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Developing apps: key issues to think about

In some ways, a mobile app development project is no different to any other software development project.

May 2013

Some common key issues are: agreeing whether it is to be a fixed price or time and materials project, working how and when the functional specifications will be agreed and captured, deciding on an overall project timetable and, of course, agreeing who will own the intellectual property rights in what is created (especially if pre-existing software and/or open source software is being leveraged).

But, with a mobile app development project there are also some particular issues that need to be carefully thought through, including the following:

  • Compliance with terms imposed by platform providers – some platform providers (e.g. Apple) are more prescriptive than others (e.g. Google). Clearly, the client will want to try to flow down as much of the burden of compliance on to the developer as possible – especially if the client is the one with the direct contractual relationship with the platform provider. However, even if it is the developer who has entered into the developer agreement with the platform provider, if it is the client’s app, the client will want to ensure the app complies. For instance, Apple’s terms include various provisions saying that app functionality must not override or interfere with Apple-implemented alerts (e.g. Coding around use of location or address book data) or, if it includes certain functionality, that users need to be notified and their consent obtained. The client will want specifics like this to be addressed either as requirements in the specification and/or by way of a warranty from the developer that the app complies with all requirements of the platform provider. The trouble is, this is something of a moving target. The platform providers reserve the right to change their terms at any time, and are therefore free to alter or introduce new requirements. Who takes on the contractual responsibility for compliance – the client or the developer? An added problem is that not all platform providers’ terms are publicly available. Apple’s are not, for instance, unless you pay to subscribe, and other, more niche, platforms seem to operate something of an ‘under the counter’ approach to their terms. There is therefore no guarantee that what you turn up by just doing an internet search actually is the set of terms that currently applies. Both client and developer therefore have an important job to check what they, or the other party, have signed up to with the platform provider, and exactly what the requirements are that need to be factored in.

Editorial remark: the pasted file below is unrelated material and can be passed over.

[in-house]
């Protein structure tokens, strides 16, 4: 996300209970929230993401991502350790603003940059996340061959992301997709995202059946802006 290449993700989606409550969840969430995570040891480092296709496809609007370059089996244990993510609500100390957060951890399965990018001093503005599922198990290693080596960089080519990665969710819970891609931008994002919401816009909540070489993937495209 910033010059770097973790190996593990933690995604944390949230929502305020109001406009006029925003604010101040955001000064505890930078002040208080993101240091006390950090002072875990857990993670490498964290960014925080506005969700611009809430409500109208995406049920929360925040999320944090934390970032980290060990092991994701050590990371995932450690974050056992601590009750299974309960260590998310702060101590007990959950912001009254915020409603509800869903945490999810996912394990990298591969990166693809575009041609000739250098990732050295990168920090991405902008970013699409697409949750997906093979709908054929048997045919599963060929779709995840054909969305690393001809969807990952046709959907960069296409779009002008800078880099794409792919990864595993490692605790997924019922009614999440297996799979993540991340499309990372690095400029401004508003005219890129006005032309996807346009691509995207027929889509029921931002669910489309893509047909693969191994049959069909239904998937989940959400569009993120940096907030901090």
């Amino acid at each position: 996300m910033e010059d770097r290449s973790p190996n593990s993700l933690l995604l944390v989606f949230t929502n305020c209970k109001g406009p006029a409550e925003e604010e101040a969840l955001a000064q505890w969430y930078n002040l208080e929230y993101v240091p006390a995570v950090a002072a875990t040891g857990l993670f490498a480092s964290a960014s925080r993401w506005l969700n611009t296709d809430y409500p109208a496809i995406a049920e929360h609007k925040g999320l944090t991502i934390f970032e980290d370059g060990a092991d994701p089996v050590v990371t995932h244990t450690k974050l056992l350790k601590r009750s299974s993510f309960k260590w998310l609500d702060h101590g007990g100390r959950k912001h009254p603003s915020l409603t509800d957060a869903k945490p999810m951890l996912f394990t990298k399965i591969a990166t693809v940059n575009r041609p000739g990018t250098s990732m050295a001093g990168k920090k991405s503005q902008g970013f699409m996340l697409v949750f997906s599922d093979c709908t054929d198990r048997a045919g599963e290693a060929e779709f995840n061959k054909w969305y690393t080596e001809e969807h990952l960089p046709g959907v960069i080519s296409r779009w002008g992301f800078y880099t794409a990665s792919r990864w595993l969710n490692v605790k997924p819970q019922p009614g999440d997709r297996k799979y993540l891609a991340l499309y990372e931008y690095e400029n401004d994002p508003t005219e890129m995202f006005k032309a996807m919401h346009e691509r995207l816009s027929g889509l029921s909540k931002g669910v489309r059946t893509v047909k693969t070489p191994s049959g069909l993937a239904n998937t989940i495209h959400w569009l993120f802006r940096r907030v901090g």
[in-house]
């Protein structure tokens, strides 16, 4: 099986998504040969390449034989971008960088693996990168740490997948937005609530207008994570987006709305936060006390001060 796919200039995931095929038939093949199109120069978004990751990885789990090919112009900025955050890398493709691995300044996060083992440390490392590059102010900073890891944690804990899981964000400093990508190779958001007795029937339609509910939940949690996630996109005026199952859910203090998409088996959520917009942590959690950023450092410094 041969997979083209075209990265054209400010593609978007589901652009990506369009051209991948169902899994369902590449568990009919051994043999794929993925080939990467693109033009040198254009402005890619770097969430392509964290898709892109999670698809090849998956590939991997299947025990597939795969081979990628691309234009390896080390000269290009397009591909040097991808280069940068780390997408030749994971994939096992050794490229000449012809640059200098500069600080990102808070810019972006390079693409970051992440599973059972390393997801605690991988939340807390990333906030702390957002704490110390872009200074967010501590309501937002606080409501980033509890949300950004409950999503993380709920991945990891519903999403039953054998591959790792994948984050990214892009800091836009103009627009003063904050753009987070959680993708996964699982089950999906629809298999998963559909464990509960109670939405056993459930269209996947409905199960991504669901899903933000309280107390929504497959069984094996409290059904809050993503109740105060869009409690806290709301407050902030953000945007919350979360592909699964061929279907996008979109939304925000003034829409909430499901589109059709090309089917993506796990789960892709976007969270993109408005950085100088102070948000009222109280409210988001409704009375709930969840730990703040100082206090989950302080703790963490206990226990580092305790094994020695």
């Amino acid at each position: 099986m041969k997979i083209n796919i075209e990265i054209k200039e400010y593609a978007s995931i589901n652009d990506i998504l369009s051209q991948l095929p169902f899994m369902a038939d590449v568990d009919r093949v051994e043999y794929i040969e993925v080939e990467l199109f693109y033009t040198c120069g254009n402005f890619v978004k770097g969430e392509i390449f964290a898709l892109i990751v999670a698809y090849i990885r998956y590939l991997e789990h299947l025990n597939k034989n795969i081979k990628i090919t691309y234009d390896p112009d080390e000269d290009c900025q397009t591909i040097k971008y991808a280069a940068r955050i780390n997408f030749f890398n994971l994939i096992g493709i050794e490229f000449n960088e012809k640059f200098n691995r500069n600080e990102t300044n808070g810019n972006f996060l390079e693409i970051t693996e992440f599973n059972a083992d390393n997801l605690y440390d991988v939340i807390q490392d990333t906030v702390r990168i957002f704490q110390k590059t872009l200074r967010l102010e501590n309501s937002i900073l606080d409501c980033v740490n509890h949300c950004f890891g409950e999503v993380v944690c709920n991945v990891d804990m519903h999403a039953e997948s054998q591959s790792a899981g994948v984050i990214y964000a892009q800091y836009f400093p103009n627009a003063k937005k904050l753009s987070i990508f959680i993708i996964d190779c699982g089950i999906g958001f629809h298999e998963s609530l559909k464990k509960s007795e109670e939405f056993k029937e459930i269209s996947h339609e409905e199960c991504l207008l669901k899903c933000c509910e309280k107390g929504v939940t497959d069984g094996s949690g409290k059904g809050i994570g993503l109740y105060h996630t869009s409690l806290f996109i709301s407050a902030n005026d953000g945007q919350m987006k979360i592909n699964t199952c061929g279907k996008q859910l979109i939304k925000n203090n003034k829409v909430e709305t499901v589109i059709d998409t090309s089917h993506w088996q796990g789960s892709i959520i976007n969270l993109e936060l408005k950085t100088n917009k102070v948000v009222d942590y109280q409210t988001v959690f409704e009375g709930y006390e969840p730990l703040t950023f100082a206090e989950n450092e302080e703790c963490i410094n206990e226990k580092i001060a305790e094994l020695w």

• Acceptance – what will success look like? Developers and clients are familiar with acceptance criteria, but the client may want it agreed that verifying conformity to specification only amounts to interim or conditional acceptance, and that full acceptance only happens when the app actually gets accepted by the platform provider(s) for listing on the chosen platform(s), and to make the developer specifically responsible for ensuring that happens. Developers will be less keen to be on the hook for something that they cannot, ultimately, control (since platform providers are never obliged to accept any app).
  • Hosting – in the app context, hosting usually only relates to dynamic content, because Website url the platform provider(s) will host the app itself, although it is possible that, if the app is to be made available from the client’s own website, it may want the developer to host it. Since much of the value and appeal of an app will be in dynamic content, the client will want control of this, and therefore will need to agree whether it, or a third party, is going to provide a content management tool.
  • Support and maintenance – having got the app accepted by the platform provider(s), the client will be keen to ensure that updates provided by the developer (assuming that is part of the developer’s ongoing responsibility), whether correctional or to improve functionality, are also accepted by the platform provider(s).

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Tablet with pen
William Andrews

William Andrews considers some of the key issues to be thought about by both app developers and clients commissioning apps when engaging in new development projects, from hosting of dynamic content to the requirements of platform providers.

"Both client and developer therefore have an important job to check what they, or the other party, have signed up to with the platform provider, and exactly what the requirements are that need to be factored in."